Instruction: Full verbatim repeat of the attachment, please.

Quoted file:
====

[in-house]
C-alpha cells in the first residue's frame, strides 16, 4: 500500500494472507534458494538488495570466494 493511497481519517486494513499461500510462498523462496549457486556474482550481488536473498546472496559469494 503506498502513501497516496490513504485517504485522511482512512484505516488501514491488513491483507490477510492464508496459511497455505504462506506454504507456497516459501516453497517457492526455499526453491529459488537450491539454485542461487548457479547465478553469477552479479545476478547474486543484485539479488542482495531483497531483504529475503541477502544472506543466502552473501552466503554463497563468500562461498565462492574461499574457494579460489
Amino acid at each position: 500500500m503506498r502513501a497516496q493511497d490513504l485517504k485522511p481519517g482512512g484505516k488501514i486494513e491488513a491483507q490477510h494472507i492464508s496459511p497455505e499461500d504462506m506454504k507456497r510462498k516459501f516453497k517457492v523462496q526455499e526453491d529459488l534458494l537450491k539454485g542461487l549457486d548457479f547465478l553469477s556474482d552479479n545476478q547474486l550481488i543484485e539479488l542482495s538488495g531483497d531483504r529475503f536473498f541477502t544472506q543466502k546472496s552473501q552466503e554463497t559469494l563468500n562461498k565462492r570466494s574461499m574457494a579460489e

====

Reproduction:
[in-house]
C-alpha cells in the first residue's frame, strides 16, 4: 500500500494472507534458494538488495570466494 493511497481519517486494513499461500510462498523462496549457486556474482550481488536473498546472496559469494 503506498502513501497516496490513504485517504485522511482512512484505516488501514491488513491483507490477510492464508496459511497455505504462506506454504507456497516459501516453497517457492526455499526453491529459488537450491539454485542461487548457479547465478553469477552479479545476478547474486543484485539479488542482495531483497531483504529475503541477502544472506543466502552473501552466503554463497563468500562461498565462492574461499574457494579460489
Amino acid at each position: 500500500m503506498r502513501a497516496q493511497d490513504l485517504k485522511p481519517g482512512g484505516k488501514i486494513e491488513a491483507q490477510h494472507i492464508s496459511p497455505e499461500d504462506m506454504k507456497r510462498k516459501f516453497k517457492v523462496q526455499e526453491d529459488l534458494l537450491k539454485g542461487l549457486d548457479f547465478l553469477s556474482d552479479n545476478q547474486l550481488i543484485e539479488l542482495s538488495g531483497d531483504r529475503f536473498f541477502t544472506q543466502k546472496s552473501q552466503e554463497t559469494l563468500n562461498k565462492r570466494s574461499m574457494a579460489e